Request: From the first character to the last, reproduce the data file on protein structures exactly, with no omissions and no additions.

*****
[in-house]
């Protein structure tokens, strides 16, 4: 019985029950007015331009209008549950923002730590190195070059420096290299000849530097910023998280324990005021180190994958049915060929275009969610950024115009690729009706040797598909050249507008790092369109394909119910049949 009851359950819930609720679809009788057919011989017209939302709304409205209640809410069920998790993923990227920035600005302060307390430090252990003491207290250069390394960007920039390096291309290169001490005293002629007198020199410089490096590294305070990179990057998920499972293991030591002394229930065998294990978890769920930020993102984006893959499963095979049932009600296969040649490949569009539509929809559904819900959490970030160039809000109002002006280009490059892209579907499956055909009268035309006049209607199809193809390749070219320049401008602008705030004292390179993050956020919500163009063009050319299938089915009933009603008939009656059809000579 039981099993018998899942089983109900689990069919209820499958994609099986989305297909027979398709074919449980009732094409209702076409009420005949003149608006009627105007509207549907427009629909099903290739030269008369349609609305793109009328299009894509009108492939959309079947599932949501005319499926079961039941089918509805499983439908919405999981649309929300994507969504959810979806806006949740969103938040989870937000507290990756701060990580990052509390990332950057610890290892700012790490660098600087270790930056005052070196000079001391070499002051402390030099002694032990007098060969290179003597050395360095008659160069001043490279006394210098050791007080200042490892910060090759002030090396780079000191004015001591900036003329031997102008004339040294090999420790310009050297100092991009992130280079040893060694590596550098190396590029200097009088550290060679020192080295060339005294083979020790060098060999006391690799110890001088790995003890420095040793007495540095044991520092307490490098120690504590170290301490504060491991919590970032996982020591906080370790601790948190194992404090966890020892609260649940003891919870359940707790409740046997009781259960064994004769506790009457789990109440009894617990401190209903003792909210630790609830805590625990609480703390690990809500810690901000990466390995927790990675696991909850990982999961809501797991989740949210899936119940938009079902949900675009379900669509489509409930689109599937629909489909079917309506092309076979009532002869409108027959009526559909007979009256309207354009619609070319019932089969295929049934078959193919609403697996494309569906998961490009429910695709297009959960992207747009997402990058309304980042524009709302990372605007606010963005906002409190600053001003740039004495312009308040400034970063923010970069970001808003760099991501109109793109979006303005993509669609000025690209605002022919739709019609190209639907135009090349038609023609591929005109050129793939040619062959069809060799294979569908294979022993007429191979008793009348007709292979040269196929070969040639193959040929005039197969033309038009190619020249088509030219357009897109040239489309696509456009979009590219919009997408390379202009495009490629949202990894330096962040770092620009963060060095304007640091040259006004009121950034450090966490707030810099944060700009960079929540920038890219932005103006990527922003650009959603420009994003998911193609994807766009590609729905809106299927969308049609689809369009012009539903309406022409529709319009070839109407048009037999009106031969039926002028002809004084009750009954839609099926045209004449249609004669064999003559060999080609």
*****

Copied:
[in-house]
């Protein structure tokens, strides 16, 4: 019985029950007015331009209008549950923002730590190195070059420096290299000849530097910023998280324990005021180190994958049915060929275009969610950024115009690729009706040797598909050249507008790092369109394909119910049949 009851359950819930609720679809009788057919011989017209939302709304409205209640809410069920998790993923990227920035600005302060307390430090252990003491207290250069390394960007920039390096291309290169001490005293002629007198020199410089490096590294305070990179990057998920499972293991030591002394229930065998294990978890769920930020993102984006893959499963095979049932009600296969040649490949569009539509929809559904819900959490970030160039809000109002002006280009490059892209579907499956055909009268035309006049209607199809193809390749070219320049401008602008705030004292390179993050956020919500163009063009050319299938089915009933009603008939009656059809000579 039981099993018998899942089983109900689990069919209820499958994609099986989305297909027979398709074919449980009732094409209702076409009420005949003149608006009627105007509207549907427009629909099903290739030269008369349609609305793109009328299009894509009108492939959309079947599932949501005319499926079961039941089918509805499983439908919405999981649309929300994507969504959810979806806006949740969103938040989870937000507290990756701060990580990052509390990332950057610890290892700012790490660098600087270790930056005052070196000079001391070499002051402390030099002694032990007098060969290179003597050395360095008659160069001043490279006394210098050791007080200042490892910060090759002030090396780079000191004015001591900036003329031997102008004339040294090999420790310009050297100092991009992130280079040893060694590596550098190396590029200097009088550290060679020192080295060339005294083979020790060098060999006391690799110890001088790995003890420095040793007495540095044991520092307490490098120690504590170290301490504060491991919590970032996982020591906080370790601790948190194992404090966890020892609260649940003891919870359940707790409740046997009781259960064994004769506790009457789990109440009894617990401190209903003792909210630790609830805590625990609480703390690990809500810690901000990466390995927790990675696991909850990982999961809501797991989740949210899936119940938009079902949900675009379900669509489509409930689109599937629909489909079917309506092309076979009532002869409108027959009526559909007979009256309207354009619609070319019932089969295929049934078959193919609403697996494309569906998961490009429910695709297009959960992207747009997402990058309304980042524009709302990372605007606010963005906002409190600053001003740039004495312009308040400034970063923010970069970001808003760099991501109109793109979006303005993509669609000025690209605002022919739709019609190209639907135009090349038609023609591929005109050129793939040619062959069809060799294979569908294979022993007429191979008793009348007709292979040269196929070969040639193959040929005039197969033309038009190619020249088509030219357009897109040239489309696509456009979009590219919009997408390379202009495009490629949202990894330096962040770092620009963060060095304007640091040259006004009121950034450090966490707030810099944060700009960079929540920038890219932005103006990527922003650009959603420009994003998911193609994807766009590609729905809106299927969308049609689809369009012009539903309406022409529709319009070839109407048009037999009106031969039926002028002809004084009750009954839609099926045209004449249609004669064999003559060999080609």